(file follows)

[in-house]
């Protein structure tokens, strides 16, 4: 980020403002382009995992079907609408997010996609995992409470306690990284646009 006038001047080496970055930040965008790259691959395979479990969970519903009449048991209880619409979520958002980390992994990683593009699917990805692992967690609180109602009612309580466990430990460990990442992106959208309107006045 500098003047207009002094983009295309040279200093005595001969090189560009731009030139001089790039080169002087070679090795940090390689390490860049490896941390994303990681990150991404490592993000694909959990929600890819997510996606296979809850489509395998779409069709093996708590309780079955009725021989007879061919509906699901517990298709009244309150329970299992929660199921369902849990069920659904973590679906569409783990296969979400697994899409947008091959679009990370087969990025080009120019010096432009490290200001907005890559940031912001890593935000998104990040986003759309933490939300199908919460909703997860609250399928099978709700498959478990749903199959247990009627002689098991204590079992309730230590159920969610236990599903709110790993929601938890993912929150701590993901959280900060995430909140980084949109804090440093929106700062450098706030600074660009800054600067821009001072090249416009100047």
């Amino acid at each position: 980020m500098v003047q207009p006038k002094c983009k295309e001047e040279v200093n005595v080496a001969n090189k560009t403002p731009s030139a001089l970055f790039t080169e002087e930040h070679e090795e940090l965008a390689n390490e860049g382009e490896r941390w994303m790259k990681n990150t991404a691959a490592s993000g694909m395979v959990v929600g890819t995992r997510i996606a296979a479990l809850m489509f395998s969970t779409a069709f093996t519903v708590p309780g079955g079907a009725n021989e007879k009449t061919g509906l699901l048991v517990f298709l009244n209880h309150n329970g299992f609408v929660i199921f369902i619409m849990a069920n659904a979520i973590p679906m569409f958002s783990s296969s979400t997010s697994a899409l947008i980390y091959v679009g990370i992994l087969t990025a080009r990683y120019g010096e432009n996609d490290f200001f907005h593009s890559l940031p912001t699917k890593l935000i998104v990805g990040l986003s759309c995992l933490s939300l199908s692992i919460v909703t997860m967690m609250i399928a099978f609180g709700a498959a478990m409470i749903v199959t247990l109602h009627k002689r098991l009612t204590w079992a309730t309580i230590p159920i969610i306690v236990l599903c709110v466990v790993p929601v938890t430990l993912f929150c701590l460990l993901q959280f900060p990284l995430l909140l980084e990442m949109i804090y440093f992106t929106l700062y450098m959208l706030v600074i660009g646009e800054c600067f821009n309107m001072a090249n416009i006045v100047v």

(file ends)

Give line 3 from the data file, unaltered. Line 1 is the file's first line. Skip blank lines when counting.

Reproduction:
């Amino acid at each position: 980020m500098v003047q207009p006038k002094c983009k295309e001047e040279v200093n005595v080496a001969n090189k560009t403002p731009s030139a001089l970055f790039t080169e002087e930040h070679e090795e940090l965008a390689n390490e860049g382009e490896r941390w994303m790259k990681n990150t991404a691959a490592s993000g694909m395979v959990v929600g890819t995992r997510i996606a296979a479990l809850m489509f395998s969970t779409a069709f093996t519903v708590p309780g079955g079907a009725n021989e007879k009449t061919g509906l699901l048991v517990f298709l009244n209880h309150n329970g299992f609408v929660i199921f369902i619409m849990a069920n659904a979520i973590p679906m569409f958002s783990s296969s979400t997010s697994a899409l947008i980390y091959v679009g990370i992994l087969t990025a080009r990683y120019g010096e432009n996609d490290f200001f907005h593009s890559l940031p912001t699917k890593l935000i998104v990805g990040l986003s759309c995992l933490s939300l199908s692992i919460v909703t997860m967690m609250i399928a099978f609180g709700a498959a478990m409470i749903v199959t247990l109602h009627k002689r098991l009612t204590w079992a309730t309580i230590p159920i969610i306690v236990l599903c709110v466990v790993p929601v938890t430990l993912f929150c701590l460990l993901q959280f900060p990284l995430l909140l980084e990442m949109i804090y440093f992106t929106l700062y450098m959208l706030v600074i660009g646009e800054c600067f821009n309107m001072a090249n416009i006045v100047v």